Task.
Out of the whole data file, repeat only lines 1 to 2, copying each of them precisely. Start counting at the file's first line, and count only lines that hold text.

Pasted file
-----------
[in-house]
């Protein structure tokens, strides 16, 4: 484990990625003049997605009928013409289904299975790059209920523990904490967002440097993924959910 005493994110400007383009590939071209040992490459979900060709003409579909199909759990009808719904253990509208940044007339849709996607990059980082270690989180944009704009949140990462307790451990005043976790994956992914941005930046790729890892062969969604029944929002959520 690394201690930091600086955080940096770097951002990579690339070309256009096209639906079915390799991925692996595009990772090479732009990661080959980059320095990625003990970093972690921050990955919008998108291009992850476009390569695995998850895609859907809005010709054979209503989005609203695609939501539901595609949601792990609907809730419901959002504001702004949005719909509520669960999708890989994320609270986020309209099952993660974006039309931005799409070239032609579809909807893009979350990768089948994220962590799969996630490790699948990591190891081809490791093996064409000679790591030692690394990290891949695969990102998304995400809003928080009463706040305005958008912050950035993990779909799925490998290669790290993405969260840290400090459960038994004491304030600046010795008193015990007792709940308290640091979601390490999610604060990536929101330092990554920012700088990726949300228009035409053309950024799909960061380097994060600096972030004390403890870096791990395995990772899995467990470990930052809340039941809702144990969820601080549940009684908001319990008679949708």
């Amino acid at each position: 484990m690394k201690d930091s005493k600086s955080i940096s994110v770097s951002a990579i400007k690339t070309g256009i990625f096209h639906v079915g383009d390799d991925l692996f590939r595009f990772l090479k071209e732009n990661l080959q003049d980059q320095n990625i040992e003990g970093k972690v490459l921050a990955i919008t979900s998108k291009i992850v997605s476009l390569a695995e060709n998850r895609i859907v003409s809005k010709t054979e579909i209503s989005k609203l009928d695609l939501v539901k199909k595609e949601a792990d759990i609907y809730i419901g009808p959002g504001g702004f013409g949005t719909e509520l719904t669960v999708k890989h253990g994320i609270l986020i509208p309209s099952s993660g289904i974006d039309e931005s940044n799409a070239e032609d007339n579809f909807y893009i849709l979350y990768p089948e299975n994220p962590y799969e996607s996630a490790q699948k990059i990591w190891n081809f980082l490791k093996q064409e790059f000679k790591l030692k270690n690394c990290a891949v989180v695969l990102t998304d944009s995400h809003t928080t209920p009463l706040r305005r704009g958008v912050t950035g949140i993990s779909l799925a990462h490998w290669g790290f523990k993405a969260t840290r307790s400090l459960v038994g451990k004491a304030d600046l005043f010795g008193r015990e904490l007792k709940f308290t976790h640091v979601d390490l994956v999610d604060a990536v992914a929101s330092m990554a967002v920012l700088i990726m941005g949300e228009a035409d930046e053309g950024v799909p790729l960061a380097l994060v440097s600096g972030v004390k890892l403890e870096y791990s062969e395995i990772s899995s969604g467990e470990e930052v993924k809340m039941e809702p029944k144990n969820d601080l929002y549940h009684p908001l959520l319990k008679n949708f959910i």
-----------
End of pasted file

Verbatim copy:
[in-house]
């Protein structure tokens, strides 16, 4: 484990990625003049997605009928013409289904299975790059209920523990904490967002440097993924959910 005493994110400007383009590939071209040992490459979900060709003409579909199909759990009808719904253990509208940044007339849709996607990059980082270690989180944009704009949140990462307790451990005043976790994956992914941005930046790729890892062969969604029944929002959520 690394201690930091600086955080940096770097951002990579690339070309256009096209639906079915390799991925692996595009990772090479732009990661080959980059320095990625003990970093972690921050990955919008998108291009992850476009390569695995998850895609859907809005010709054979209503989005609203695609939501539901595609949601792990609907809730419901959002504001702004949005719909509520669960999708890989994320609270986020309209099952993660974006039309931005799409070239032609579809909807893009979350990768089948994220962590799969996630490790699948990591190891081809490791093996064409000679790591030692690394990290891949695969990102998304995400809003928080009463706040305005958008912050950035993990779909799925490998290669790290993405969260840290400090459960038994004491304030600046010795008193015990007792709940308290640091979601390490999610604060990536929101330092990554920012700088990726949300228009035409053309950024799909960061380097994060600096972030004390403890870096791990395995990772899995467990470990930052809340039941809702144990969820601080549940009684908001319990008679949708």